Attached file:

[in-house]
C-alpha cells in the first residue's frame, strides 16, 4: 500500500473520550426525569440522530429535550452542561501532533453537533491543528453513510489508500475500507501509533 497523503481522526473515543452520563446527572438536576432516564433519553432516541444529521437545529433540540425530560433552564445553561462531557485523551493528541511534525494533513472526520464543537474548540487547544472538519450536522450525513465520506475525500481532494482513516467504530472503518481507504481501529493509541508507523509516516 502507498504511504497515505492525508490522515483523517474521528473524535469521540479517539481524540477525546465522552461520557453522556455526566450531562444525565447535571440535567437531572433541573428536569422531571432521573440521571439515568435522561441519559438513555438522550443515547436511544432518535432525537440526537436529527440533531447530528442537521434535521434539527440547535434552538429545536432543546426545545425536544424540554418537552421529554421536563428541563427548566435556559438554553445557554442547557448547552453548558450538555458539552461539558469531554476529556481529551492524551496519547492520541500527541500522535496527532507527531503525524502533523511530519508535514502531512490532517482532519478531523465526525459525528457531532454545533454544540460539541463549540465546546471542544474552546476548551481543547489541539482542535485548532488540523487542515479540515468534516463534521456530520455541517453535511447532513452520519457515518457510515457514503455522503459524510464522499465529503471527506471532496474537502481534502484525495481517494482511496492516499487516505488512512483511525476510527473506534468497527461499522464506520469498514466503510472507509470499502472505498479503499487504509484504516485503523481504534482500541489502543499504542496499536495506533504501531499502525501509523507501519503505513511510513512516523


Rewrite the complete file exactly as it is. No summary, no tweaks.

[in-house]
C-alpha cells in the first residue's frame, strides 16, 4: 500500500473520550426525569440522530429535550452542561501532533453537533491543528453513510489508500475500507501509533 497523503481522526473515543452520563446527572438536576432516564433519553432516541444529521437545529433540540425530560433552564445553561462531557485523551493528541511534525494533513472526520464543537474548540487547544472538519450536522450525513465520506475525500481532494482513516467504530472503518481507504481501529493509541508507523509516516 502507498504511504497515505492525508490522515483523517474521528473524535469521540479517539481524540477525546465522552461520557453522556455526566450531562444525565447535571440535567437531572433541573428536569422531571432521573440521571439515568435522561441519559438513555438522550443515547436511544432518535432525537440526537436529527440533531447530528442537521434535521434539527440547535434552538429545536432543546426545545425536544424540554418537552421529554421536563428541563427548566435556559438554553445557554442547557448547552453548558450538555458539552461539558469531554476529556481529551492524551496519547492520541500527541500522535496527532507527531503525524502533523511530519508535514502531512490532517482532519478531523465526525459525528457531532454545533454544540460539541463549540465546546471542544474552546476548551481543547489541539482542535485548532488540523487542515479540515468534516463534521456530520455541517453535511447532513452520519457515518457510515457514503455522503459524510464522499465529503471527506471532496474537502481534502484525495481517494482511496492516499487516505488512512483511525476510527473506534468497527461499522464506520469498514466503510472507509470499502472505498479503499487504509484504516485503523481504534482500541489502543499504542496499536495506533504501531499502525501509523507501519503505513511510513512516523